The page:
April 18, 2023Impunity Surveillance Article 8 Human Rights Act Tech Marginalised and vulnerable groups Accountability and Access to Justice
Yesterday, the Scottish National Party (SNP) echoed RSI’s concerns about the Data Protection and Digital Information (No. 2) Bill during a debate in the House of Commons.
RSI has briefed MPs on clauses 24-26 of the bill, which would create unnecessary and unaccountable ‘national security’ powers for the Home Secretary and the police to use the personal data of people in the UK -- potentially on a massive scale.
During the debates, Carol Monaghan – the SNP’s Shadow Spokesperson on Science, Innovation and Technology – echoed RSI’s critiques of the bill, arguing (at cols 79-82):
‘Several clauses of the Bill cause concern. We need more clarity on those that expand the powers of the Home Secretary and the police, and we will require much further discussion on them in Committee. Given what has been revealed over the past few months about the behaviour of some members of the Metropolitan police, there are clauses in the Bill that should cause us concern. A national security certificate that would give the police immunity when they commit crimes by using personal data illegally would cause quite a headache for many of us. The Government have not tried to explain why they think that police should be allowed to operate in the darkness, which they must now rectify if they are to improve public trust.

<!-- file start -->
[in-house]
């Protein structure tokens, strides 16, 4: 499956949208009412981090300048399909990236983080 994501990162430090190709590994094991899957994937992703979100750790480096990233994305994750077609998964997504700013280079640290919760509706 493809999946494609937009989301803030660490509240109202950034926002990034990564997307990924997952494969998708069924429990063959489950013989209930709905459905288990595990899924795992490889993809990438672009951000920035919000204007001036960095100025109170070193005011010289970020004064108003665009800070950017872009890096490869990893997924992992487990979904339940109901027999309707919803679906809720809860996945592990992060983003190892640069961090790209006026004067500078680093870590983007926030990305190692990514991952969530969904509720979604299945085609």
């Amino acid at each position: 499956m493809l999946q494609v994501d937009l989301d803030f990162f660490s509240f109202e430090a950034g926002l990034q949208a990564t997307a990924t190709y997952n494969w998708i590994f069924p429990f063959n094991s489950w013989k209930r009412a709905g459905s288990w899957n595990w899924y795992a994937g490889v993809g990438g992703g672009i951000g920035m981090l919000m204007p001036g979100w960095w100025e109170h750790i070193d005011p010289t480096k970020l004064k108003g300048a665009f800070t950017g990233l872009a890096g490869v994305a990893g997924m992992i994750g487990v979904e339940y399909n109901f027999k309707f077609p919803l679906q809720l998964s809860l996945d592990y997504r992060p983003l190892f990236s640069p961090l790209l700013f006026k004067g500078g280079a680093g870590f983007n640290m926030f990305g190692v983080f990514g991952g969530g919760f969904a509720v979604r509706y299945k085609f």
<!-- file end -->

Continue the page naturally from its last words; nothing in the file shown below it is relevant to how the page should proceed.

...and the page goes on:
'The Bill will also expand what counts as an “intelligence service” for the purposes of data protection law, again at the Home Secretary’s discretion. The Government argue that this would create a “simplified” legal framework, but, in reality, it will hand massive amounts of people’s personal information to the police. This could include the private communications as well as information about an individual’s health, political belief, religious belief or sex life.
'The new “designation notice” regime would not be reviewable by the courts, so Parliament might never find out how and when the powers have been used, given that there is no duty to report to Parliament. The Home Secretary is responsible for both approving and reviewing designation notices, and only a person who is “directly affected” by a such a notice will be able to challenge it, yet the Home Secretary would have the power to keep the notice secret, meaning that even those affected would not know it and therefore could not possibly challenge it.’
For more information, see RSI’s briefing here, and the House of Commons debates here.
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